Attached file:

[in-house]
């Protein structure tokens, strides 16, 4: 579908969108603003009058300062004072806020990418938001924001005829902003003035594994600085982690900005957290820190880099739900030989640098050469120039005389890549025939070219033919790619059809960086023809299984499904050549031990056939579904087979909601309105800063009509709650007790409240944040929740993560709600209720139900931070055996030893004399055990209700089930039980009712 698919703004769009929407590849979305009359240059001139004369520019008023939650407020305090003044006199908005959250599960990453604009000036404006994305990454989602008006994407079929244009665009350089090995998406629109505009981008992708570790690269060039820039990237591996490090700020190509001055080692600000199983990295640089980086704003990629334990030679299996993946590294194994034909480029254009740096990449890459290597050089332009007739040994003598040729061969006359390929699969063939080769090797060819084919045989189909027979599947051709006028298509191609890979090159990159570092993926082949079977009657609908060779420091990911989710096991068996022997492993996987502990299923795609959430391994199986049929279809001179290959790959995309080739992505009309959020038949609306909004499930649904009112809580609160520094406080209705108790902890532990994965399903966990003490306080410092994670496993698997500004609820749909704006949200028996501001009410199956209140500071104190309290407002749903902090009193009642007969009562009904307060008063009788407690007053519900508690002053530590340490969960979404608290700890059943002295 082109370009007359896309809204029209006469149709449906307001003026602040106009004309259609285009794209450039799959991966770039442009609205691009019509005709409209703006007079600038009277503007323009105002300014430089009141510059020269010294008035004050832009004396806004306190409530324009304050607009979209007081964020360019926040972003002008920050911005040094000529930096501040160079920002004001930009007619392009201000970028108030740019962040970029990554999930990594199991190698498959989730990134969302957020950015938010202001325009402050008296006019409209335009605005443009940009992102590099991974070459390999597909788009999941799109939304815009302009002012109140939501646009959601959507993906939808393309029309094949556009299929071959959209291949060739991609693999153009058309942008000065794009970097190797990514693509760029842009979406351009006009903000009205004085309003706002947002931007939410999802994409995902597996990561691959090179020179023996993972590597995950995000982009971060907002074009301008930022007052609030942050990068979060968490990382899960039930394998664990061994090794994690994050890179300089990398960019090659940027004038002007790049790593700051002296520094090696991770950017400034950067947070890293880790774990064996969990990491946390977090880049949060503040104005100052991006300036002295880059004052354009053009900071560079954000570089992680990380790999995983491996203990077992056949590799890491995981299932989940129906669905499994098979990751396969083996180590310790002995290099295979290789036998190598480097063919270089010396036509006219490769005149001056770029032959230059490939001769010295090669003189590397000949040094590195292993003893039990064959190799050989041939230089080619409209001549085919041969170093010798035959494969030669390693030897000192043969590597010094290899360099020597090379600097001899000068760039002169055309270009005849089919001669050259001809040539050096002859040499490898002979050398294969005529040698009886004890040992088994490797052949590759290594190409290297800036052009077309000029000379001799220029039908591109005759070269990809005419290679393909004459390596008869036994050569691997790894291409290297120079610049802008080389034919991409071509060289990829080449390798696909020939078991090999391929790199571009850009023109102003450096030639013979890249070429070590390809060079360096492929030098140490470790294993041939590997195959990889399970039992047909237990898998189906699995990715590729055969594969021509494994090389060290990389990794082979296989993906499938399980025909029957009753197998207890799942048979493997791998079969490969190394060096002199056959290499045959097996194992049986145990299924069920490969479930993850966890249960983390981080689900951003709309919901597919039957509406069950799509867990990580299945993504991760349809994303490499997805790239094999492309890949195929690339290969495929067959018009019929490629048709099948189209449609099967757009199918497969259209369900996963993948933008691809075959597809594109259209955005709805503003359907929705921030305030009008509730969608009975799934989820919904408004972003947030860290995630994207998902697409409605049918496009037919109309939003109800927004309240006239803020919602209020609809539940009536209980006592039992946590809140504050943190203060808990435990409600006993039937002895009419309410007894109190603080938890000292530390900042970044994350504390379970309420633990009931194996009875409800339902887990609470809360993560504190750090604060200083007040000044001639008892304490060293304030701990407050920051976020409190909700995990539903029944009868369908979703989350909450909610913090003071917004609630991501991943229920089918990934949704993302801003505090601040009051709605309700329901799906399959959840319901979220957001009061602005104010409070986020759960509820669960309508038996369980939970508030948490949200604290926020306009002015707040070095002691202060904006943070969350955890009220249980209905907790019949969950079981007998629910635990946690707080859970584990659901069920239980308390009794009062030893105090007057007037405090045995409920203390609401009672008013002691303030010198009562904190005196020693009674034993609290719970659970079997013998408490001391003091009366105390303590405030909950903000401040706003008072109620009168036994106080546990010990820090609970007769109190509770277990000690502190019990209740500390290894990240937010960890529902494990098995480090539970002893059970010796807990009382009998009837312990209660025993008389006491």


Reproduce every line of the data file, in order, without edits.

[in-house]
């Protein structure tokens, strides 16, 4: 579908969108603003009058300062004072806020990418938001924001005829902003003035594994600085982690900005957290820190880099739900030989640098050469120039005389890549025939070219033919790619059809960086023809299984499904050549031990056939579904087979909601309105800063009509709650007790409240944040929740993560709600209720139900931070055996030893004399055990209700089930039980009712 698919703004769009929407590849979305009359240059001139004369520019008023939650407020305090003044006199908005959250599960990453604009000036404006994305990454989602008006994407079929244009665009350089090995998406629109505009981008992708570790690269060039820039990237591996490090700020190509001055080692600000199983990295640089980086704003990629334990030679299996993946590294194994034909480029254009740096990449890459290597050089332009007739040994003598040729061969006359390929699969063939080769090797060819084919045989189909027979599947051709006028298509191609890979090159990159570092993926082949079977009657609908060779420091990911989710096991068996022997492993996987502990299923795609959430391994199986049929279809001179290959790959995309080739992505009309959020038949609306909004499930649904009112809580609160520094406080209705108790902890532990994965399903966990003490306080410092994670496993698997500004609820749909704006949200028996501001009410199956209140500071104190309290407002749903902090009193009642007969009562009904307060008063009788407690007053519900508690002053530590340490969960979404608290700890059943002295 082109370009007359896309809204029209006469149709449906307001003026602040106009004309259609285009794209450039799959991966770039442009609205691009019509005709409209703006007079600038009277503007323009105002300014430089009141510059020269010294008035004050832009004396806004306190409530324009304050607009979209007081964020360019926040972003002008920050911005040094000529930096501040160079920002004001930009007619392009201000970028108030740019962040970029990554999930990594199991190698498959989730990134969302957020950015938010202001325009402050008296006019409209335009605005443009940009992102590099991974070459390999597909788009999941799109939304815009302009002012109140939501646009959601959507993906939808393309029309094949556009299929071959959209291949060739991609693999153009058309942008000065794009970097190797990514693509760029842009979406351009006009903000009205004085309003706002947002931007939410999802994409995902597996990561691959090179020179023996993972590597995950995000982009971060907002074009301008930022007052609030942050990068979060968490990382899960039930394998664990061994090794994690994050890179300089990398960019090659940027004038002007790049790593700051002296520094090696991770950017400034950067947070890293880790774990064996969990990491946390977090880049949060503040104005100052991006300036002295880059004052354009053009900071560079954000570089992680990380790999995983491996203990077992056949590799890491995981299932989940129906669905499994098979990751396969083996180590310790002995290099295979290789036998190598480097063919270089010396036509006219490769005149001056770029032959230059490939001769010295090669003189590397000949040094590195292993003893039990064959190799050989041939230089080619409209001549085919041969170093010798035959494969030669390693030897000192043969590597010094290899360099020597090379600097001899000068760039002169055309270009005849089919001669050259001809040539050096002859040499490898002979050398294969005529040698009886004890040992088994490797052949590759290594190409290297800036052009077309000029000379001799220029039908591109005759070269990809005419290679393909004459390596008869036994050569691997790894291409290297120079610049802008080389034919991409071509060289990829080449390798696909020939078991090999391929790199571009850009023109102003450096030639013979890249070429070590390809060079360096492929030098140490470790294993041939590997195959990889399970039992047909237990898998189906699995990715590729055969594969021509494994090389060290990389990794082979296989993906499938399980025909029957009753197998207890799942048979493997791998079969490969190394060096002199056959290499045959097996194992049986145990299924069920490969479930993850966890249960983390981080689900951003709309919901597919039957509406069950799509867990990580299945993504991760349809994303490499997805790239094999492309890949195929690339290969495929067959018009019929490629048709099948189209449609099967757009199918497969259209369900996963993948933008691809075959597809594109259209955005709805503003359907929705921030305030009008509730969608009975799934989820919904408004972003947030860290995630994207998902697409409605049918496009037919109309939003109800927004309240006239803020919602209020609809539940009536209980006592039992946590809140504050943190203060808990435990409600006993039937002895009419309410007894109190603080938890000292530390900042970044994350504390379970309420633990009931194996009875409800339902887990609470809360993560504190750090604060200083007040000044001639008892304490060293304030701990407050920051976020409190909700995990539903029944009868369908979703989350909450909610913090003071917004609630991501991943229920089918990934949704993302801003505090601040009051709605309700329901799906399959959840319901979220957001009061602005104010409070986020759960509820669960309508038996369980939970508030948490949200604290926020306009002015707040070095002691202060904006943070969350955890009220249980209905907790019949969950079981007998629910635990946690707080859970584990659901069920239980308390009794009062030893105090007057007037405090045995409920203390609401009672008013002691303030010198009562904190005196020693009674034993609290719970659970079997013998408490001391003091009366105390303590405030909950903000401040706003008072109620009168036994106080546990010990820090609970007769109190509770277990000690502190019990209740500390290894990240937010960890529902494990098995480090539970002893059970010796807990009382009998009837312990209660025993008389006491």